The Finnish BioArt Society is a participant in 80+1 A Journey Around the
World, a virtual tour in the spirit of Jules Verne organized by the
renowned media centre Ars Electronica Center in Linz, Austria. The
venture poses 20 crucial questions about our collective future visiting 20
emblematic locations in different parts of the globe.
Kilpisjarvi is an
exemplary location for questions on climate change as the issue is central
to the exceptional long-term studies and research carried out by the
Kilpisjarvi Biological Station of Helsinki University (Faculty of
80+1 Kilpisjarvi stems from Kilpisjarvi’s unique, subarctic environment
and nature, the scientific research the station performs and from the
newly initiated program bringing art and science together by the
cooperation between the Finnish Bioart Society and the Biological Station.
The 80+1 Kilpisjarvi program interweaves artistic and scientific
The “Midnight Sun” is a live stream of the arctic midnight sun from
Kilpisjarvi that will shine elsewhere in the world via the internet and
onto the Ars Electronica building facade in Linz during the citys dark
summer nights. Following sundown on seven consecutive nights (July
15th – 21st), the midnight sun had been reflected on the Museum of the
80 + 1 Kilpisjarvi hosted also a four day conference last 15.-18.7 open for
participation via the global window in Linz and via stream online (at www.kilpiscope.net). During the four days researchers presented a
variety of issues about climate change in the arctic and globally. The
themes vary from animal adaptability to societies’ preparedness to a
The audience has the opportunity to pose questions
and discuss climate change with experts.
The afternoon offers a video-screening program of artistic approaches related
to the topic of climate change. The works are screened on the Global Window in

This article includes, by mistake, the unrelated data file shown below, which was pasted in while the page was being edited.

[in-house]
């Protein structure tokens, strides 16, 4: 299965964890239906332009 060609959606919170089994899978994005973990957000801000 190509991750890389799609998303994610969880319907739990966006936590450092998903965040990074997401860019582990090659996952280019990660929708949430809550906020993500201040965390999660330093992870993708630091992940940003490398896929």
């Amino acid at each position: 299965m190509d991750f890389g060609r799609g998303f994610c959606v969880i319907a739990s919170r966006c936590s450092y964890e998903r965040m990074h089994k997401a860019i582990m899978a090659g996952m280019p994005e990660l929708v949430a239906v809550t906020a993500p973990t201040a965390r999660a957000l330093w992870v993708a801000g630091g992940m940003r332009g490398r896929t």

Linz (Hauptplatz). Artists included are for example, Ilkka Halso / Museum of
Nature, Tarja Trygg / Solargraphy, Agnes Denes / Tree Mountain, Marjukka
Korhonen, Heini Aho, and Leena Valkepaa.
Water flea circus – a peepshow on ecology is on the second day of the
program (16.7) and is a performative event that puts the focus on
water-fleas, research, and its significance to our environment. Researcher
Iris Zellmer from Germany has spent years investigating the impact of
climate change on water fleas in this sub-arctic region.
director Merja Talvela has linked with Zellmer to look at water flees with
a view to engaging with the research through an artistic perspective. The
scrutiny that water fleas undergo when under the microscope is turned on
humans by posing questions about our human misconceptions and delusions
when we examine nature.
The work of developing this event has generated another long-term
initiative about climate change and climate issues directed for wide
audiences. Climatescope is a Web 2.0 project that calls upon all internet
denizens to take an active approach to the subject of climate change.
instance, you can post “Citizen Stories”-personal accounts, experiences,
photos and videos having to do with climate change. “Citizen Science” goes
into field research and assembles data yielded by the project’s own
measurements or observations on the basis of recreated natural examples.
And in “Citizen Sensor” real-time data from throughout the world are
collected, exchanged and disseminated. http://www.climatescope.net
(Concept received an honorary mention in the Prix Ars Electronica / Next
Kilpisjarvi is about 69 degrees north and 20 degrees east and located in
a sub-arctic area of northern Finland, 50 km from the Arctic Sea, 1200
kilometers from the capital, Helsinki. The village provides had about 90
permanent inhabitants, and is a location for the Helsinki University’s
The Finnish Bio Art Society with Laura Beloff, Erich Berger, Prof. Antero
Jarvinen, Anu Osva
Ars Electronica Center, The Finnish Bio Art Society and The
Biological Station, Helsinki University